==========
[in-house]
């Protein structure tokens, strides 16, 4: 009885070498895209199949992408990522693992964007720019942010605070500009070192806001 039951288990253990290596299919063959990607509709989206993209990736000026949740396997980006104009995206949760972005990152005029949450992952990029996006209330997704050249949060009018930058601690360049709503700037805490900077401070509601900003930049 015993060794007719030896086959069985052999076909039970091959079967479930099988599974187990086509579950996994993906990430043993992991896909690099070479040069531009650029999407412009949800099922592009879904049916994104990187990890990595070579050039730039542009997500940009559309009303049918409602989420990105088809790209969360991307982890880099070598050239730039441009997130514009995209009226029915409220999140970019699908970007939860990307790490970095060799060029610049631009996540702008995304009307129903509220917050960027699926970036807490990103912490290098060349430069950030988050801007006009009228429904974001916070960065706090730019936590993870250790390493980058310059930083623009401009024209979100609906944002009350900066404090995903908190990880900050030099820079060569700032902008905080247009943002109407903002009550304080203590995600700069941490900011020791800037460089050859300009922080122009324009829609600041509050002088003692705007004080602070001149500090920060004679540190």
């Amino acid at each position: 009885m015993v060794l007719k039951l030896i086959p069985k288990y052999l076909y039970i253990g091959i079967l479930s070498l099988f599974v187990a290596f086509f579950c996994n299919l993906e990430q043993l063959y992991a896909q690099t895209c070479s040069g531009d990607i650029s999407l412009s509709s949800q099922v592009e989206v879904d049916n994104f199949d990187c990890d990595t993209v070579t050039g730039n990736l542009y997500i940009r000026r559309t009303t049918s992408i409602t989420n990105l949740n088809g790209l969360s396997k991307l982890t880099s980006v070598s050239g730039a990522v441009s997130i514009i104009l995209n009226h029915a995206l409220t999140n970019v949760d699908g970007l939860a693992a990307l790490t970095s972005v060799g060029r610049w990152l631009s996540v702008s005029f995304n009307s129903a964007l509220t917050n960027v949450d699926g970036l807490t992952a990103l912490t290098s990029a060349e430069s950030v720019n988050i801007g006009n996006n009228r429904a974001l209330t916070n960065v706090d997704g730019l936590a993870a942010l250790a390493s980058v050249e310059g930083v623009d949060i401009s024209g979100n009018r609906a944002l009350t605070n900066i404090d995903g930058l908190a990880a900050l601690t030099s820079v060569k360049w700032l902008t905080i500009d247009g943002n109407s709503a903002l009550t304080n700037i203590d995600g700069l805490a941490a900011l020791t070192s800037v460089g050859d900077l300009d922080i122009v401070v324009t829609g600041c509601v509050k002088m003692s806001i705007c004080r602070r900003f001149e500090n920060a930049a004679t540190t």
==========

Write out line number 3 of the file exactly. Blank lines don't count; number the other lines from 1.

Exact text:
């Amino acid at each position: 009885m015993v060794l007719k039951l030896i086959p069985k288990y052999l076909y039970i253990g091959i079967l479930s070498l099988f599974v187990a290596f086509f579950c996994n299919l993906e990430q043993l063959y992991a896909q690099t895209c070479s040069g531009d990607i650029s999407l412009s509709s949800q099922v592009e989206v879904d049916n994104f199949d990187c990890d990595t993209v070579t050039g730039n990736l542009y997500i940009r000026r559309t009303t049918s992408i409602t989420n990105l949740n088809g790209l969360s396997k991307l982890t880099s980006v070598s050239g730039a990522v441009s997130i514009i104009l995209n009226h029915a995206l409220t999140n970019v949760d699908g970007l939860a693992a990307l790490t970095s972005v060799g060029r610049w990152l631009s996540v702008s005029f995304n009307s129903a964007l509220t917050n960027v949450d699926g970036l807490t992952a990103l912490t290098s990029a060349e430069s950030v720019n988050i801007g006009n996006n009228r429904a974001l209330t916070n960065v706090d997704g730019l936590a993870a942010l250790a390493s980058v050249e310059g930083v623009d949060i401009s024209g979100n009018r609906a944002l009350t605070n900066i404090d995903g930058l908190a990880a900050l601690t030099s820079v060569k360049w700032l902008t905080i500009d247009g943002n109407s709503a903002l009550t304080n700037i203590d995600g700069l805490a941490a900011l020791t070192s800037v460089g050859d900077l300009d922080i122009v401070v324009t829609g600041c509601v509050k002088m003692s806001i705007c004080r602070r900003f001149e500090n920060a930049a004679t540190t």